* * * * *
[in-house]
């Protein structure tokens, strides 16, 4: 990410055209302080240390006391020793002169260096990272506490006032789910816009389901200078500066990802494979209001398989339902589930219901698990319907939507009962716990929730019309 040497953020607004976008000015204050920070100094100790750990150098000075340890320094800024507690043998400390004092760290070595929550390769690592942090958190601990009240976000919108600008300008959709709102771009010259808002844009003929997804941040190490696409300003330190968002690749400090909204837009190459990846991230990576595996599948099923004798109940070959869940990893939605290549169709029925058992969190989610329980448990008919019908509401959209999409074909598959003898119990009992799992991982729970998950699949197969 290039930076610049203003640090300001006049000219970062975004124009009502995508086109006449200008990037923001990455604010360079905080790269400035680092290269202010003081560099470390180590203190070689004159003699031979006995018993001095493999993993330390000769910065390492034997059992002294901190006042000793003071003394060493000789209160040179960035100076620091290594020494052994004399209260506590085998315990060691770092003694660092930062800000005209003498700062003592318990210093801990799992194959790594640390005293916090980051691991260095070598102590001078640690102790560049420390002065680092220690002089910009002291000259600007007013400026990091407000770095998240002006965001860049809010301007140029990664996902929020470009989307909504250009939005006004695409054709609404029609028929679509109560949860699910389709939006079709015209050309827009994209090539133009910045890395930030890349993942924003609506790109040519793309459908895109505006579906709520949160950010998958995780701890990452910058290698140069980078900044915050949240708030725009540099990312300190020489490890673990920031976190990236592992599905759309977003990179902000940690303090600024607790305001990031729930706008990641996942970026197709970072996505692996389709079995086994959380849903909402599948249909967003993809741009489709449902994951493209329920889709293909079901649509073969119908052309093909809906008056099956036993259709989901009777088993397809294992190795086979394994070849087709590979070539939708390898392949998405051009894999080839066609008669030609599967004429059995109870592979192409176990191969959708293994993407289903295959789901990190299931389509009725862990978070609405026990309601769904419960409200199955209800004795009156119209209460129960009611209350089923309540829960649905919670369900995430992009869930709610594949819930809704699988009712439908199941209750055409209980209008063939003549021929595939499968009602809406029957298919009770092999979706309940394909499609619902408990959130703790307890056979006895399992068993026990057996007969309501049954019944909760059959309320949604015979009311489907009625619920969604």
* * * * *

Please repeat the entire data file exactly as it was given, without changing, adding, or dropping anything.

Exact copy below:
[in-house]
């Protein structure tokens, strides 16, 4: 990410055209302080240390006391020793002169260096990272506490006032789910816009389901200078500066990802494979209001398989339902589930219901698990319907939507009962716990929730019309 040497953020607004976008000015204050920070100094100790750990150098000075340890320094800024507690043998400390004092760290070595929550390769690592942090958190601990009240976000919108600008300008959709709102771009010259808002844009003929997804941040190490696409300003330190968002690749400090909204837009190459990846991230990576595996599948099923004798109940070959869940990893939605290549169709029925058992969190989610329980448990008919019908509401959209999409074909598959003898119990009992799992991982729970998950699949197969 290039930076610049203003640090300001006049000219970062975004124009009502995508086109006449200008990037923001990455604010360079905080790269400035680092290269202010003081560099470390180590203190070689004159003699031979006995018993001095493999993993330390000769910065390492034997059992002294901190006042000793003071003394060493000789209160040179960035100076620091290594020494052994004399209260506590085998315990060691770092003694660092930062800000005209003498700062003592318990210093801990799992194959790594640390005293916090980051691991260095070598102590001078640690102790560049420390002065680092220690002089910009002291000259600007007013400026990091407000770095998240002006965001860049809010301007140029990664996902929020470009989307909504250009939005006004695409054709609404029609028929679509109560949860699910389709939006079709015209050309827009994209090539133009910045890395930030890349993942924003609506790109040519793309459908895109505006579906709520949160950010998958995780701890990452910058290698140069980078900044915050949240708030725009540099990312300190020489490890673990920031976190990236592992599905759309977003990179902000940690303090600024607790305001990031729930706008990641996942970026197709970072996505692996389709079995086994959380849903909402599948249909967003993809741009489709449902994951493209329920889709293909079901649509073969119908052309093909809906008056099956036993259709989901009777088993397809294992190795086979394994070849087709590979070539939708390898392949998405051009894999080839066609008669030609599967004429059995109870592979192409176990191969959708293994993407289903295959789901990190299931389509009725862990978070609405026990309601769904419960409200199955209800004795009156119209209460129960009611209350089923309540829960649905919670369900995430992009869930709610594949819930809704699988009712439908199941209750055409209980209008063939003549021929595939499968009602809406029957298919009770092999979706309940394909499609619902408990959130703790307890056979006895399992068993026990057996007969309501049954019944909760059959309320949604015979009311489907009625619920969604």